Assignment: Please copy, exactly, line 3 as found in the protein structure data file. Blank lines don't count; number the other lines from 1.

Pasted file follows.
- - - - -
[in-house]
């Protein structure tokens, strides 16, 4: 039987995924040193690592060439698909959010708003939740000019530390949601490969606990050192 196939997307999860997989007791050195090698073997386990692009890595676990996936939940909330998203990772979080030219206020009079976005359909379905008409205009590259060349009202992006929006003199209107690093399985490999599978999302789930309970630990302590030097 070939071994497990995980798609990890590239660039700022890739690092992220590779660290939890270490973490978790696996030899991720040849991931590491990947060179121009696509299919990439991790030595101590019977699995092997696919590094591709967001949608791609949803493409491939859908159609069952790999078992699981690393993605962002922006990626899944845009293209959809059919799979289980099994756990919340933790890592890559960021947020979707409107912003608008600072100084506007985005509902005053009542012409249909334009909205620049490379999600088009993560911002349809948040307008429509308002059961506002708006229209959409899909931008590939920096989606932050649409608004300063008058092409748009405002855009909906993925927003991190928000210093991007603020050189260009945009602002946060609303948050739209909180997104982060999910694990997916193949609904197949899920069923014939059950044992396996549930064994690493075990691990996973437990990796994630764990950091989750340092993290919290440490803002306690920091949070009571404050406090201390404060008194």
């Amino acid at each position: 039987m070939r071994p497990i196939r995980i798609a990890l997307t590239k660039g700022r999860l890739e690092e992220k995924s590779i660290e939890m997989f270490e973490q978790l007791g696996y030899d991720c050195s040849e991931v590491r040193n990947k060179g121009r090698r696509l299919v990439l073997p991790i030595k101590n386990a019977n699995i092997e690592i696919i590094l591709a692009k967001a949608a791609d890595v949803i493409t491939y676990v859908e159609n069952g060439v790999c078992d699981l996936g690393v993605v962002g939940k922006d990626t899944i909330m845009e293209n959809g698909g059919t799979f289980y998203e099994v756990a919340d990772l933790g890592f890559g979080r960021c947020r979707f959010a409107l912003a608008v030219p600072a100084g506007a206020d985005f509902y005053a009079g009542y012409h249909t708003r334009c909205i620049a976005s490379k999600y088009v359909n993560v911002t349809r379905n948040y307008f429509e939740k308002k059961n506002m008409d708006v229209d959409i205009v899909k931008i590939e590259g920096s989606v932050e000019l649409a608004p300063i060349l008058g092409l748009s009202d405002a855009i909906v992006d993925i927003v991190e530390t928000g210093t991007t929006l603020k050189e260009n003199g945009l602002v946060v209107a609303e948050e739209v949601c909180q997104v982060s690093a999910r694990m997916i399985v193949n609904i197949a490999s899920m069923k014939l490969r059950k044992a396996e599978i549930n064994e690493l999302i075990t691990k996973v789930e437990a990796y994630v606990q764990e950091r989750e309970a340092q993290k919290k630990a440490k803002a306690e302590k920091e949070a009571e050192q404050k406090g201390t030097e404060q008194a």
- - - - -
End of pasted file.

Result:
């Amino acid at each position: 039987m070939r071994p497990i196939r995980i798609a990890l997307t590239k660039g700022r999860l890739e690092e992220k995924s590779i660290e939890m997989f270490e973490q978790l007791g696996y030899d991720c050195s040849e991931v590491r040193n990947k060179g121009r090698r696509l299919v990439l073997p991790i030595k101590n386990a019977n699995i092997e690592i696919i590094l591709a692009k967001a949608a791609d890595v949803i493409t491939y676990v859908e159609n069952g060439v790999c078992d699981l996936g690393v993605v962002g939940k922006d990626t899944i909330m845009e293209n959809g698909g059919t799979f289980y998203e099994v756990a919340d990772l933790g890592f890559g979080r960021c947020r979707f959010a409107l912003a608008v030219p600072a100084g506007a206020d985005f509902y005053a009079g009542y012409h249909t708003r334009c909205i620049a976005s490379k999600y088009v359909n993560v911002t349809r379905n948040y307008f429509e939740k308002k059961n506002m008409d708006v229209d959409i205009v899909k931008i590939e590259g920096s989606v932050e000019l649409a608004p300063i060349l008058g092409l748009s009202d405002a855009i909906v992006d993925i927003v991190e530390t928000g210093t991007t929006l603020k050189e260009n003199g945009l602002v946060v209107a609303e948050e739209v949601c909180q997104v982060s690093a999910r694990m997916i399985v193949n609904i197949a490999s899920m069923k014939l490969r059950k044992a396996e599978i549930n064994e690493l999302i075990t691990k996973v789930e437990a990796y994630v606990q764990e950091r989750e309970a340092q993290k919290k630990a440490k803002a306690e302590k920091e949070a009571e050192q404050k406090g201390t030097e404060q008194a």